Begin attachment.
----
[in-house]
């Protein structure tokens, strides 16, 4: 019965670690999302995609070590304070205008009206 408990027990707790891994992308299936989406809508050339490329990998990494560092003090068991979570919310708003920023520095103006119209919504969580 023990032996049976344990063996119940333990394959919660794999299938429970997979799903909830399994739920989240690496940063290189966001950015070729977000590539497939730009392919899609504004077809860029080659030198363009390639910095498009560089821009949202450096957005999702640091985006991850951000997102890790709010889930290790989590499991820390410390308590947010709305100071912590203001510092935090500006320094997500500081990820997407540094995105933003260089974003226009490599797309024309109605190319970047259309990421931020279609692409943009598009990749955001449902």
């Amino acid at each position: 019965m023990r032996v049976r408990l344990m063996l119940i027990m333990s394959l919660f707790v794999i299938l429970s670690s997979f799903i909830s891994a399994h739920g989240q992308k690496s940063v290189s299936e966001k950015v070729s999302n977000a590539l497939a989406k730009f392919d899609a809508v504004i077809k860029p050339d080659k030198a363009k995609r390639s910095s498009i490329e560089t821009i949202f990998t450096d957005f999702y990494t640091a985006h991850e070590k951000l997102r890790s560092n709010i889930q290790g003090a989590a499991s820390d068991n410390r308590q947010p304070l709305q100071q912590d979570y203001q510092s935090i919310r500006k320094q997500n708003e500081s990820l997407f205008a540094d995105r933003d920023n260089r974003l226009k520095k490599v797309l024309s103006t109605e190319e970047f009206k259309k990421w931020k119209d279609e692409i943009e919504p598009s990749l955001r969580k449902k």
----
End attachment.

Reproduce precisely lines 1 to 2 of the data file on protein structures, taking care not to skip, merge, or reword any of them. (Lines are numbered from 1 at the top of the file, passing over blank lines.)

[in-house]
């Protein structure tokens, strides 16, 4: 019965670690999302995609070590304070205008009206 408990027990707790891994992308299936989406809508050339490329990998990494560092003090068991979570919310708003920023520095103006119209919504969580 023990032996049976344990063996119940333990394959919660794999299938429970997979799903909830399994739920989240690496940063290189966001950015070729977000590539497939730009392919899609504004077809860029080659030198363009390639910095498009560089821009949202450096957005999702640091985006991850951000997102890790709010889930290790989590499991820390410390308590947010709305100071912590203001510092935090500006320094997500500081990820997407540094995105933003260089974003226009490599797309024309109605190319970047259309990421931020279609692409943009598009990749955001449902």